Gender Bias And Inclusion In Advertising In India::
The United Nations Children’s Fund (UNICEF) and the Geena Davis Institute on Gender in Media (GDI) released a report titled “Gender Bias and Inclusion In Advertising In India”.
- The research has shown that while ads in India are superior to global benchmarks insofar as girls and women have parity of representation in terms of screen and speaking time, their portrayal is problematic as they further gender stereotypes.
- GDI is a non-profit research organization that researches gender representation in media and advocates for equal representation of women.
Gender and Prominence:
- While girls and women have a strong presence in Indian advertising, they are mostly reinforcing traditional gender roles by selling domestic and beauty products to female consumers.
- This is problematic because of the intergenerational transfer of norms to children, including a lack of empowering role models for men undertaking domestic work in the home and women working in the paid workforce.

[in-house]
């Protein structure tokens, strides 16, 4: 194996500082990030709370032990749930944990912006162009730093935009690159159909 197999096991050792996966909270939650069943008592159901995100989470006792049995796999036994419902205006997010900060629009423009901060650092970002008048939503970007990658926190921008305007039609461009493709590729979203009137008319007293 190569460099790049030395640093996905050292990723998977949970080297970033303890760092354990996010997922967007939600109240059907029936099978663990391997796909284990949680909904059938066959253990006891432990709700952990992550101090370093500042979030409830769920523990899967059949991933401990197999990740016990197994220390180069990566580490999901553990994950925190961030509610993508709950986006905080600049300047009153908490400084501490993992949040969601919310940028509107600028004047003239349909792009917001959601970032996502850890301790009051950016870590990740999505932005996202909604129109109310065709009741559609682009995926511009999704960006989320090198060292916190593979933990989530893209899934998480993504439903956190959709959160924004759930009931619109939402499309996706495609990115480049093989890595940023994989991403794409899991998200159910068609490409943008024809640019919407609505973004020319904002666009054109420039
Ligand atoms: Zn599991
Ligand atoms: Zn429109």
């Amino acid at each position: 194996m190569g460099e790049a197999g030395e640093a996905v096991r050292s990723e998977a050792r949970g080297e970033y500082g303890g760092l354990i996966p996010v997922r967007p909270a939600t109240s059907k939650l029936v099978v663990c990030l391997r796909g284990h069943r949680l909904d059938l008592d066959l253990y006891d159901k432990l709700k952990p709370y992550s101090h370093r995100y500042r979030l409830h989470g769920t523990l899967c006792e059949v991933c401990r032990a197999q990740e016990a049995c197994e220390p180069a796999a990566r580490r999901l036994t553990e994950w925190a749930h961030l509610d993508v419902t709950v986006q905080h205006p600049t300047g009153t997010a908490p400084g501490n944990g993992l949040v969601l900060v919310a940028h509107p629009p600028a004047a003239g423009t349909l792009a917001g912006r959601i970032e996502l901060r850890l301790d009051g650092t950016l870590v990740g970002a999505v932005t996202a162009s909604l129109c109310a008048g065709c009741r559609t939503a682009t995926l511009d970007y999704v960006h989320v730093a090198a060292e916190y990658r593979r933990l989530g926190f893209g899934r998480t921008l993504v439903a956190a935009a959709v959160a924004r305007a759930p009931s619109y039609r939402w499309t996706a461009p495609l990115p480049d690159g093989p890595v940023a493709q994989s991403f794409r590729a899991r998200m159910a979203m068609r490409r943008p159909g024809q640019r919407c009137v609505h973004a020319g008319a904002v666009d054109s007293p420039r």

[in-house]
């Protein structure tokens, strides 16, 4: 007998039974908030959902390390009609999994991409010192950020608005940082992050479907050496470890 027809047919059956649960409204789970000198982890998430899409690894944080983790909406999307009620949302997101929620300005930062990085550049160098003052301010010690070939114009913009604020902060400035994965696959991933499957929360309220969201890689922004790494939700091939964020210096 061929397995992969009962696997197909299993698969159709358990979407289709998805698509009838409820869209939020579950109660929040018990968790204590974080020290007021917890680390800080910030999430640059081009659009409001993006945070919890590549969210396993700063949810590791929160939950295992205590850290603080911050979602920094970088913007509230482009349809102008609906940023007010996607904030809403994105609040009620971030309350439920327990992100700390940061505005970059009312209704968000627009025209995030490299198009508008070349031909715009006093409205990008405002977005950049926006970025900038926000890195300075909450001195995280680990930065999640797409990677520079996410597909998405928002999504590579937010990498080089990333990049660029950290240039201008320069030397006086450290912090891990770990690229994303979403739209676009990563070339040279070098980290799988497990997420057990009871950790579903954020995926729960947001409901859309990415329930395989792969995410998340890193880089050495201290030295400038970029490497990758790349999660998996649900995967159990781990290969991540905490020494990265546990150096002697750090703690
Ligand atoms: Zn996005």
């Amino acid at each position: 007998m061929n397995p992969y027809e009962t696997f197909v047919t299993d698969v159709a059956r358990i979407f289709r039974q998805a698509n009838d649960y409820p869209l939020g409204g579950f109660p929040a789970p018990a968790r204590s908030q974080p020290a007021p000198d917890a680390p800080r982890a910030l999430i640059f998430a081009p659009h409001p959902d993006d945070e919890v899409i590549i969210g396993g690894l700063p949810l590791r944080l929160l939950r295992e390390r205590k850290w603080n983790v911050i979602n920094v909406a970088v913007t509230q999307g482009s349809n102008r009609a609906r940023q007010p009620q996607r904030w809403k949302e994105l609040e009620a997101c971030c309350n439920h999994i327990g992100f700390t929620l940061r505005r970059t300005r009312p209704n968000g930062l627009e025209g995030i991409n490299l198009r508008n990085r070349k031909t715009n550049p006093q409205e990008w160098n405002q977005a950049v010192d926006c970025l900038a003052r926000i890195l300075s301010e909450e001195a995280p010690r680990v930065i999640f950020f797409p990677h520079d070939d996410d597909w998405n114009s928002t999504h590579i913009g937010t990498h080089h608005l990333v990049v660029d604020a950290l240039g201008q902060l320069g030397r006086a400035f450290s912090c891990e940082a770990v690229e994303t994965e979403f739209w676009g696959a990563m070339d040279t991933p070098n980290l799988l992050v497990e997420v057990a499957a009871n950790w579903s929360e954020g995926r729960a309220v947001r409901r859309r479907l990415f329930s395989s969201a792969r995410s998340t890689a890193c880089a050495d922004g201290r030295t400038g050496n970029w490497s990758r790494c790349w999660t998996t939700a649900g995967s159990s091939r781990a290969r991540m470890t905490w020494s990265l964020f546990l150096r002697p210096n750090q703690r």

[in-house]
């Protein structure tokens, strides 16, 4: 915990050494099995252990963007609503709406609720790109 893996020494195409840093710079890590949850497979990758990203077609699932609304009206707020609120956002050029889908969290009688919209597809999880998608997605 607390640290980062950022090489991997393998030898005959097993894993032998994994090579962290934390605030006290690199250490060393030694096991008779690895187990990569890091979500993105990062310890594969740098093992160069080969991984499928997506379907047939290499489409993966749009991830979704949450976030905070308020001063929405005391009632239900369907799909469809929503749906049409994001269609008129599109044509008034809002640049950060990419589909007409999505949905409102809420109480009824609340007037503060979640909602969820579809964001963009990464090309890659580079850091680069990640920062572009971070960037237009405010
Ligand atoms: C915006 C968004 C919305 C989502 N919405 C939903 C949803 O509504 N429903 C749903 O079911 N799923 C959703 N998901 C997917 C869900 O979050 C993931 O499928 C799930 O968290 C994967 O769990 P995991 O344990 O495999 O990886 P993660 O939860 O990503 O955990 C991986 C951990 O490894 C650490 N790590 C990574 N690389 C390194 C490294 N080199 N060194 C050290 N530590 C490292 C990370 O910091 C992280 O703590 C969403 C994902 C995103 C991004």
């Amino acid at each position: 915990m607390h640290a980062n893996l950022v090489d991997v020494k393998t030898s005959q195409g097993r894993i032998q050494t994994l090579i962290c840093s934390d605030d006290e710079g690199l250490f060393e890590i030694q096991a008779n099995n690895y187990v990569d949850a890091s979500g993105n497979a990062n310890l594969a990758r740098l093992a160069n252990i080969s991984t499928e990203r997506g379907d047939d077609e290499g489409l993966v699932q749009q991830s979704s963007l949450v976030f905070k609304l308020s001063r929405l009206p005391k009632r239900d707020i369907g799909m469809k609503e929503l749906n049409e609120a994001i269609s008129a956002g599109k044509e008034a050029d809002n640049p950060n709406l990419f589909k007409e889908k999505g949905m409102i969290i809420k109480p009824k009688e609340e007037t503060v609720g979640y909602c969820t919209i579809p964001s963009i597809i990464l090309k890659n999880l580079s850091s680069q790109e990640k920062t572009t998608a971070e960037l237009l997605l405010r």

Stereotyping Physical and Mental Capability:
- Male characters are more likely to be shown making decisions about their future than female characters (7.3% compared with 4.8%), the latter is twice as likely to be shown making household decisions than male characters (4.9% compared with 2.0%).
- Two-thirds of female characters (66.9%) in Indian ads have light or medium-light skin tones—a higher percentage than male characters (52.1%).
- This is problematic because this advances the discriminatory notion that light skin tones are more attractive.
- Female characters are nine times more likely to be shown as “stunning/very attractive” than male characters (5.9% compared with 0.6%).
- Female characters are also invariably thin, but male characters appear with a variety of body sizes in Indian advertising.